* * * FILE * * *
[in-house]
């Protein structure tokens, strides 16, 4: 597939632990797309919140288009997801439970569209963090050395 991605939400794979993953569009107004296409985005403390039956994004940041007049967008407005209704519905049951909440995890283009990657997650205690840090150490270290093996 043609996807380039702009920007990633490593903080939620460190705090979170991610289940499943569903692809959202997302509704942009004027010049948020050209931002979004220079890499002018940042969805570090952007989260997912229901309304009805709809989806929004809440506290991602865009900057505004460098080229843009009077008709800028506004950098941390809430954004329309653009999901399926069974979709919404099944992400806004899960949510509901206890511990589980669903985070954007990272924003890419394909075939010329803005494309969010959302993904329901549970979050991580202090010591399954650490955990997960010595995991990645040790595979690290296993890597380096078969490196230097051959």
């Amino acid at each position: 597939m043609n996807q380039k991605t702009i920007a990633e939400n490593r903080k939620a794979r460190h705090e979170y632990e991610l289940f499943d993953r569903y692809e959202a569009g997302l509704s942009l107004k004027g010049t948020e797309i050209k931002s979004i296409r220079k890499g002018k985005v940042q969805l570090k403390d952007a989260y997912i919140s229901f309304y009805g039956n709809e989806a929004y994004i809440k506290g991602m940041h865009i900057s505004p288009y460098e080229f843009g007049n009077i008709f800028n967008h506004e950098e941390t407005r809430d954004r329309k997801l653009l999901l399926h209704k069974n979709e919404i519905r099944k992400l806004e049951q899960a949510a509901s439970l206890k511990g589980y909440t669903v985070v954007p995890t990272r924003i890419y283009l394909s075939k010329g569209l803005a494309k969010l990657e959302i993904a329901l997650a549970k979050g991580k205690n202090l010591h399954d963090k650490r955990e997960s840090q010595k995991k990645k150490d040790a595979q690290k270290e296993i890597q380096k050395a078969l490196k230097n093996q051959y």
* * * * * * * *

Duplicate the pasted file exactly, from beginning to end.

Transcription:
[in-house]
């Protein structure tokens, strides 16, 4: 597939632990797309919140288009997801439970569209963090050395 991605939400794979993953569009107004296409985005403390039956994004940041007049967008407005209704519905049951909440995890283009990657997650205690840090150490270290093996 043609996807380039702009920007990633490593903080939620460190705090979170991610289940499943569903692809959202997302509704942009004027010049948020050209931002979004220079890499002018940042969805570090952007989260997912229901309304009805709809989806929004809440506290991602865009900057505004460098080229843009009077008709800028506004950098941390809430954004329309653009999901399926069974979709919404099944992400806004899960949510509901206890511990589980669903985070954007990272924003890419394909075939010329803005494309969010959302993904329901549970979050991580202090010591399954650490955990997960010595995991990645040790595979690290296993890597380096078969490196230097051959």
């Amino acid at each position: 597939m043609n996807q380039k991605t702009i920007a990633e939400n490593r903080k939620a794979r460190h705090e979170y632990e991610l289940f499943d993953r569903y692809e959202a569009g997302l509704s942009l107004k004027g010049t948020e797309i050209k931002s979004i296409r220079k890499g002018k985005v940042q969805l570090k403390d952007a989260y997912i919140s229901f309304y009805g039956n709809e989806a929004y994004i809440k506290g991602m940041h865009i900057s505004p288009y460098e080229f843009g007049n009077i008709f800028n967008h506004e950098e941390t407005r809430d954004r329309k997801l653009l999901l399926h209704k069974n979709e919404i519905r099944k992400l806004e049951q899960a949510a509901s439970l206890k511990g589980y909440t669903v985070v954007p995890t990272r924003i890419y283009l394909s075939k010329g569209l803005a494309k969010l990657e959302i993904a329901l997650a549970k979050g991580k205690n202090l010591h399954d963090k650490r955990e997960s840090q010595k995991k990645k150490d040790a595979q690290k270290e296993i890597q380096k050395a078969l490196k230097n093996q051959y």